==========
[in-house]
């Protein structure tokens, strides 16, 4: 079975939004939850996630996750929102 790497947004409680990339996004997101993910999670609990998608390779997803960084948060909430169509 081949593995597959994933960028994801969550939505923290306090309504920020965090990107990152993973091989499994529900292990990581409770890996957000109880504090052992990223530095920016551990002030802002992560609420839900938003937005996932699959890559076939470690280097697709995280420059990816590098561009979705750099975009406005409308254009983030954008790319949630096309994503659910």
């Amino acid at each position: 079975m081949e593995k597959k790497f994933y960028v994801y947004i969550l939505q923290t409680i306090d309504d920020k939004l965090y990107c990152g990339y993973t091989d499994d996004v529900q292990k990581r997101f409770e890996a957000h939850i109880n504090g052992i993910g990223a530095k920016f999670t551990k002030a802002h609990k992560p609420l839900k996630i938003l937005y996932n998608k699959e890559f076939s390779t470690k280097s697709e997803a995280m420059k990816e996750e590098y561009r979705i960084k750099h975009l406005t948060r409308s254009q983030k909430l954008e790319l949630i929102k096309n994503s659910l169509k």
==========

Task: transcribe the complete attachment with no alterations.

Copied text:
[in-house]
């Protein structure tokens, strides 16, 4: 079975939004939850996630996750929102 790497947004409680990339996004997101993910999670609990998608390779997803960084948060909430169509 081949593995597959994933960028994801969550939505923290306090309504920020965090990107990152993973091989499994529900292990990581409770890996957000109880504090052992990223530095920016551990002030802002992560609420839900938003937005996932699959890559076939470690280097697709995280420059990816590098561009979705750099975009406005409308254009983030954008790319949630096309994503659910």
């Amino acid at each position: 079975m081949e593995k597959k790497f994933y960028v994801y947004i969550l939505q923290t409680i306090d309504d920020k939004l965090y990107c990152g990339y993973t091989d499994d996004v529900q292990k990581r997101f409770e890996a957000h939850i109880n504090g052992i993910g990223a530095k920016f999670t551990k002030a802002h609990k992560p609420l839900k996630i938003l937005y996932n998608k699959e890559f076939s390779t470690k280097s697709e997803a995280m420059k990816e996750e590098y561009r979705i960084k750099h975009l406005t948060r409308s254009q983030k909430l954008e790319l949630i929102k096309n994503s659910l169509k």